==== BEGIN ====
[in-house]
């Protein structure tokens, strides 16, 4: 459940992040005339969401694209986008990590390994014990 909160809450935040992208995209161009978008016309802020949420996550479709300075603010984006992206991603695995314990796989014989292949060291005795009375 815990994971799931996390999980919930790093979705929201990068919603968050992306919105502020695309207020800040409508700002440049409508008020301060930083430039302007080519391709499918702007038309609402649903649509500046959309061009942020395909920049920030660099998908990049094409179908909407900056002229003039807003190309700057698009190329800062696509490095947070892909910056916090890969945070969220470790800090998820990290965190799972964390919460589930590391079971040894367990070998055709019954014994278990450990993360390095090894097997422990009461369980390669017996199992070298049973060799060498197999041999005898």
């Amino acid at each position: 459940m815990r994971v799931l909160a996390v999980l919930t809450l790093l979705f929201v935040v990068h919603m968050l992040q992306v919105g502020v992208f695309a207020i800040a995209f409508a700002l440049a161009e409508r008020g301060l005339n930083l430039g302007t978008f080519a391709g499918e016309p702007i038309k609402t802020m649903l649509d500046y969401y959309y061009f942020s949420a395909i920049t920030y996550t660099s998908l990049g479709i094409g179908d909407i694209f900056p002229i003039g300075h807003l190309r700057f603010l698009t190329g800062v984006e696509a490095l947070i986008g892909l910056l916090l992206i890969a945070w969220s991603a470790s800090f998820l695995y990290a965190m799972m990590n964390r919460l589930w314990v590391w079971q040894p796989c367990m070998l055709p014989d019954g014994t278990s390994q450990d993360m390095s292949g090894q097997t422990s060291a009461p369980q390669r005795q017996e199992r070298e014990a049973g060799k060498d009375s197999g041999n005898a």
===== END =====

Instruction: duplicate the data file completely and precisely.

[in-house]
């Protein structure tokens, strides 16, 4: 459940992040005339969401694209986008990590390994014990 909160809450935040992208995209161009978008016309802020949420996550479709300075603010984006992206991603695995314990796989014989292949060291005795009375 815990994971799931996390999980919930790093979705929201990068919603968050992306919105502020695309207020800040409508700002440049409508008020301060930083430039302007080519391709499918702007038309609402649903649509500046959309061009942020395909920049920030660099998908990049094409179908909407900056002229003039807003190309700057698009190329800062696509490095947070892909910056916090890969945070969220470790800090998820990290965190799972964390919460589930590391079971040894367990070998055709019954014994278990450990993360390095090894097997422990009461369980390669017996199992070298049973060799060498197999041999005898």
């Amino acid at each position: 459940m815990r994971v799931l909160a996390v999980l919930t809450l790093l979705f929201v935040v990068h919603m968050l992040q992306v919105g502020v992208f695309a207020i800040a995209f409508a700002l440049a161009e409508r008020g301060l005339n930083l430039g302007t978008f080519a391709g499918e016309p702007i038309k609402t802020m649903l649509d500046y969401y959309y061009f942020s949420a395909i920049t920030y996550t660099s998908l990049g479709i094409g179908d909407i694209f900056p002229i003039g300075h807003l190309r700057f603010l698009t190329g800062v984006e696509a490095l947070i986008g892909l910056l916090l992206i890969a945070w969220s991603a470790s800090f998820l695995y990290a965190m799972m990590n964390r919460l589930w314990v590391w079971q040894p796989c367990m070998l055709p014989d019954g014994t278990s390994q450990d993360m390095s292949g090894q097997t422990s060291a009461p369980q390669r005795q017996e199992r070298e014990a049973g060799k060498d009375s197999g041999n005898a």